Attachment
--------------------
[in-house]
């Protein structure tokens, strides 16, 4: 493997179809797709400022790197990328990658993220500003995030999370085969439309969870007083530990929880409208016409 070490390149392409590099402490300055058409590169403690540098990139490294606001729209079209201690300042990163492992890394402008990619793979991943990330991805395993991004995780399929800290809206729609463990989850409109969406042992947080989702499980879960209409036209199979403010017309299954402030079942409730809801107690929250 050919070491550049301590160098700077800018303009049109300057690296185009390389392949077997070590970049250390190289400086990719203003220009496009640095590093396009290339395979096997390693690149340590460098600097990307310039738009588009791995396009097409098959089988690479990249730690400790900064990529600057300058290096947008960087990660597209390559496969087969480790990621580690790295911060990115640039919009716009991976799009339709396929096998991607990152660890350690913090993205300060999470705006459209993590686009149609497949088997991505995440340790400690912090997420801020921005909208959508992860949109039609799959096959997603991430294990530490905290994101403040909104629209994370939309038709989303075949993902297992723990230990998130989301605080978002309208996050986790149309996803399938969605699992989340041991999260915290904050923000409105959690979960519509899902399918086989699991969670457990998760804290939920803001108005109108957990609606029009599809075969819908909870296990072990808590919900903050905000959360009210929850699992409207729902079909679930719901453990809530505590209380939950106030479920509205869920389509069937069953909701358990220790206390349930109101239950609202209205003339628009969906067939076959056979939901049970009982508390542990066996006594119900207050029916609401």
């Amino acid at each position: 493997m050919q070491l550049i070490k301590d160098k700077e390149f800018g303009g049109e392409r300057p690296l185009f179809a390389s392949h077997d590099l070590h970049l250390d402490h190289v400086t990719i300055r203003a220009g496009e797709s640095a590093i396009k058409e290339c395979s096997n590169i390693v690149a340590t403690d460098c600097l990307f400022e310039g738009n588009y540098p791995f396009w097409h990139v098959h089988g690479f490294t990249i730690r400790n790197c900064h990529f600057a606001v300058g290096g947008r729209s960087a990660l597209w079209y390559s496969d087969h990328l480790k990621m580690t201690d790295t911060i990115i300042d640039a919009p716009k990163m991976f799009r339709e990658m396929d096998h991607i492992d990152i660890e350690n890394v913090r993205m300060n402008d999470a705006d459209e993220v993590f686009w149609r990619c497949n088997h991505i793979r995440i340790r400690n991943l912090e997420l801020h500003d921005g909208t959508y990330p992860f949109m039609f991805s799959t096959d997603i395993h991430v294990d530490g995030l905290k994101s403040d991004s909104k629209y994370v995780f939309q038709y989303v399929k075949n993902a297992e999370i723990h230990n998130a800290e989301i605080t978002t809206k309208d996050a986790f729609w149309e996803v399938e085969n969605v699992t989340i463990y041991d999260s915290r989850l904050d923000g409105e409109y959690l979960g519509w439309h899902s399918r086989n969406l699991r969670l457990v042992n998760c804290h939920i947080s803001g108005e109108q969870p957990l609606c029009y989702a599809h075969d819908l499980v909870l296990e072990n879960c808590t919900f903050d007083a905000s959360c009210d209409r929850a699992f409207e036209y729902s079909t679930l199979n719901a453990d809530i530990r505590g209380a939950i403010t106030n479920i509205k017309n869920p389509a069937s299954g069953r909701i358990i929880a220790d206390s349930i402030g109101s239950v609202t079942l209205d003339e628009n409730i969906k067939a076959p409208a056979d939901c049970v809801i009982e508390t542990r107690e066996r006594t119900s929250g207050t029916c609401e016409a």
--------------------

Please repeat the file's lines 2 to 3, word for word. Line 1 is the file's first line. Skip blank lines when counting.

């Protein structure tokens, strides 16, 4: 493997179809797709400022790197990328990658993220500003995030999370085969439309969870007083530990929880409208016409 070490390149392409590099402490300055058409590169403690540098990139490294606001729209079209201690300042990163492992890394402008990619793979991943990330991805395993991004995780399929800290809206729609463990989850409109969406042992947080989702499980879960209409036209199979403010017309299954402030079942409730809801107690929250 050919070491550049301590160098700077800018303009049109300057690296185009390389392949077997070590970049250390190289400086990719203003220009496009640095590093396009290339395979096997390693690149340590460098600097990307310039738009588009791995396009097409098959089988690479990249730690400790900064990529600057300058290096947008960087990660597209390559496969087969480790990621580690790295911060990115640039919009716009991976799009339709396929096998991607990152660890350690913090993205300060999470705006459209993590686009149609497949088997991505995440340790400690912090997420801020921005909208959508992860949109039609799959096959997603991430294990530490905290994101403040909104629209994370939309038709989303075949993902297992723990230990998130989301605080978002309208996050986790149309996803399938969605699992989340041991999260915290904050923000409105959690979960519509899902399918086989699991969670457990998760804290939920803001108005109108957990609606029009599809075969819908909870296990072990808590919900903050905000959360009210929850699992409207729902079909679930719901453990809530505590209380939950106030479920509205869920389509069937069953909701358990220790206390349930109101239950609202209205003339628009969906067939076959056979939901049970009982508390542990066996006594119900207050029916609401």
């Amino acid at each position: 493997m050919q070491l550049i070490k301590d160098k700077e390149f800018g303009g049109e392409r300057p690296l185009f179809a390389s392949h077997d590099l070590h970049l250390d402490h190289v400086t990719i300055r203003a220009g496009e797709s640095a590093i396009k058409e290339c395979s096997n590169i390693v690149a340590t403690d460098c600097l990307f400022e310039g738009n588009y540098p791995f396009w097409h990139v098959h089988g690479f490294t990249i730690r400790n790197c900064h990529f600057a606001v300058g290096g947008r729209s960087a990660l597209w079209y390559s496969d087969h990328l480790k990621m580690t201690d790295t911060i990115i300042d640039a919009p716009k990163m991976f799009r339709e990658m396929d096998h991607i492992d990152i660890e350690n890394v913090r993205m300060n402008d999470a705006d459209e993220v993590f686009w149609r990619c497949n088997h991505i793979r995440i340790r400690n991943l912090e997420l801020h500003d921005g909208t959508y990330p992860f949109m039609f991805s799959t096959d997603i395993h991430v294990d530490g995030l905290k994101s403040d991004s909104k629209y994370v995780f939309q038709y989303v399929k075949n993902a297992e999370i723990h230990n998130a800290e989301i605080t978002t809206k309208d996050a986790f729609w149309e996803v399938e085969n969605v699992t989340i463990y041991d999260s915290r989850l904050d923000g409105e409109y959690l979960g519509w439309h899902s399918r086989n969406l699991r969670l457990v042992n998760c804290h939920i947080s803001g108005e109108q969870p957990l609606c029009y989702a599809h075969d819908l499980v909870l296990e072990n879960c808590t919900f903050d007083a905000s959360c009210d209409r929850a699992f409207e036209y729902s079909t679930l199979n719901a453990d809530i530990r505590g209380a939950i403010t106030n479920i509205k017309n869920p389509a069937s299954g069953r909701i358990i929880a220790d206390s349930i402030g109101s239950v609202t079942l209205d003339e628009n409730i969906k067939a076959p409208a056979d939901c049970v809801i009982e508390t542990r107690e066996r006594t119900s929250g207050t029916c609401e016409a």